KAMLOOPS - While the organization commends councillors and the mayor for the most part, the Kamloops Chamber of Commerce, unshockingly would like to see more done to help the city’s business community.
In what the chamber calls a Municipal Report Card, city council’s actions around business is reviewed in four broad categories: strengthening fiscal accountability, enhancing business processes, fostering community engagement and promoting business development and economic diversity.
Chamber chair Joshua Knaak says the report is relatively positive, but there are areas where they would to see more, or less action.
“We want to not just highlight the areas that need improvement,” he says. “We want to give credit where credit's due.”
Economic development and diversity was one area the chamber identified as needing work. Knaak says council’s promotion of business diversity and development could be improved, and discussion around two projects in particular, the Trans Mountain pipeline and proposed Ajax Mine, was less encouraging. With the caveat that the projects need to pass proper environmental regulations, he would like to see more support, which would lessen the financial burden on all other businesses.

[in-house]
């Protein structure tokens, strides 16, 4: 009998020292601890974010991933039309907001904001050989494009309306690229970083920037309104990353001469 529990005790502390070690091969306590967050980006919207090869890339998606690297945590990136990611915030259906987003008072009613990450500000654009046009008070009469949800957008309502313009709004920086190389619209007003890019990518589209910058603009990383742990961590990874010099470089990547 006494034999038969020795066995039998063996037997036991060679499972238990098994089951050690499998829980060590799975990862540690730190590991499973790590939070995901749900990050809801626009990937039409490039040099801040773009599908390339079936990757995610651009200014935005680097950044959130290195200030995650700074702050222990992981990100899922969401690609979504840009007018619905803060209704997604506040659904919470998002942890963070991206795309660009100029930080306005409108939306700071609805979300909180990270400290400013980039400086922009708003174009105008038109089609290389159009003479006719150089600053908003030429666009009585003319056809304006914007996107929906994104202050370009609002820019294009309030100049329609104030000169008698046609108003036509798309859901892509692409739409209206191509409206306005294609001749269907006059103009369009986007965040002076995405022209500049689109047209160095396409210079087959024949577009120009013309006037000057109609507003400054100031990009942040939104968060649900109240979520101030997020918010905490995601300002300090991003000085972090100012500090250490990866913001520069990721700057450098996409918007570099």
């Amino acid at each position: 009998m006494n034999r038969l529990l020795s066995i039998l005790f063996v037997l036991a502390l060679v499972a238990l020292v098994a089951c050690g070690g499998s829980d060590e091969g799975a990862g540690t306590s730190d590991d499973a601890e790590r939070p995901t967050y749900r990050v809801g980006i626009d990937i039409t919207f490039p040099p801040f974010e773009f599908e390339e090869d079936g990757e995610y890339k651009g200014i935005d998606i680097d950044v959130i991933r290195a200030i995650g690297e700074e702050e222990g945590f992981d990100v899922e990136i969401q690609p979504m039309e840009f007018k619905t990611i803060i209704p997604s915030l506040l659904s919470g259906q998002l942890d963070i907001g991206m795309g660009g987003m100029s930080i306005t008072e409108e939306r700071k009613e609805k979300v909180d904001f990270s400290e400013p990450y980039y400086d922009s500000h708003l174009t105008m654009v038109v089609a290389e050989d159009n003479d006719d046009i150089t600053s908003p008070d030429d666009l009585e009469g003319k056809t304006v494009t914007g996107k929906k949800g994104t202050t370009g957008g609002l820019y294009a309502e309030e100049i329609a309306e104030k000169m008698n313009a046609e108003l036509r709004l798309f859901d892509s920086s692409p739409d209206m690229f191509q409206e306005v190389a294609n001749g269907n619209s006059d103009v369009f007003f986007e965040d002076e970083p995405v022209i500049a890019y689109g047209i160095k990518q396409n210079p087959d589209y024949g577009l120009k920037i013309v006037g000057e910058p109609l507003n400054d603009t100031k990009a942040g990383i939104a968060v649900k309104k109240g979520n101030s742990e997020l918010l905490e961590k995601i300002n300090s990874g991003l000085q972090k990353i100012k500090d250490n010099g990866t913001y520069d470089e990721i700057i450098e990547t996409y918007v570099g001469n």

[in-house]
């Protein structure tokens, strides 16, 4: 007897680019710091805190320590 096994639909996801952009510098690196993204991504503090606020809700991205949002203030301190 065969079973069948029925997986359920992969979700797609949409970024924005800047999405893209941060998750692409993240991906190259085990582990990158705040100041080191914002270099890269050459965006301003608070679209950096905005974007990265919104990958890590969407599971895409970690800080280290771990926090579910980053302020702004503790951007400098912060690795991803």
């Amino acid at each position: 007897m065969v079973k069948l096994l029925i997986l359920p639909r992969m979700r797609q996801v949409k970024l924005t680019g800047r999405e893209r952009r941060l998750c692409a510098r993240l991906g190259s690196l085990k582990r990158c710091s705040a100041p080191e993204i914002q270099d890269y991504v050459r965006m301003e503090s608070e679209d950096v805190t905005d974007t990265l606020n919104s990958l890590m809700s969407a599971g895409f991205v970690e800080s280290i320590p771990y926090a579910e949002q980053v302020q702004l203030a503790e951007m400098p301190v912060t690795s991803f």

“The solution for us is to broaden the tax base,” he says.
Additionally, the discussions can create uncertainty in the Kamloops business environment.
“There needs to be certainty when council makes a decision,” he says. “Uncertainty is one of the biggest killers to business.”
The other area the chamber wants to see improved upon is regulation.
“If there’s one level of government that regulates something, that’s good,” he says. “Government needs to let the appropriate level (of government) dictate terms.”
Council did particularly well with public engagement Knaak says, highlighted by the recent public budget meeting attended by nearly 160 residents.
Decisions over the past two years were compared to a survey the chamber did in 2014. Knack says the chamber’s Campaign Issues Committee, which worked on the report, also used media reports, council minutes and membership feedback.
The chamber evaluated the council as a whole instead of individually because, Knack says, ultimately council makes decisions as a whole. He sees giving them feedback on how businesses view those decisions as a way to build a better community through strong business.
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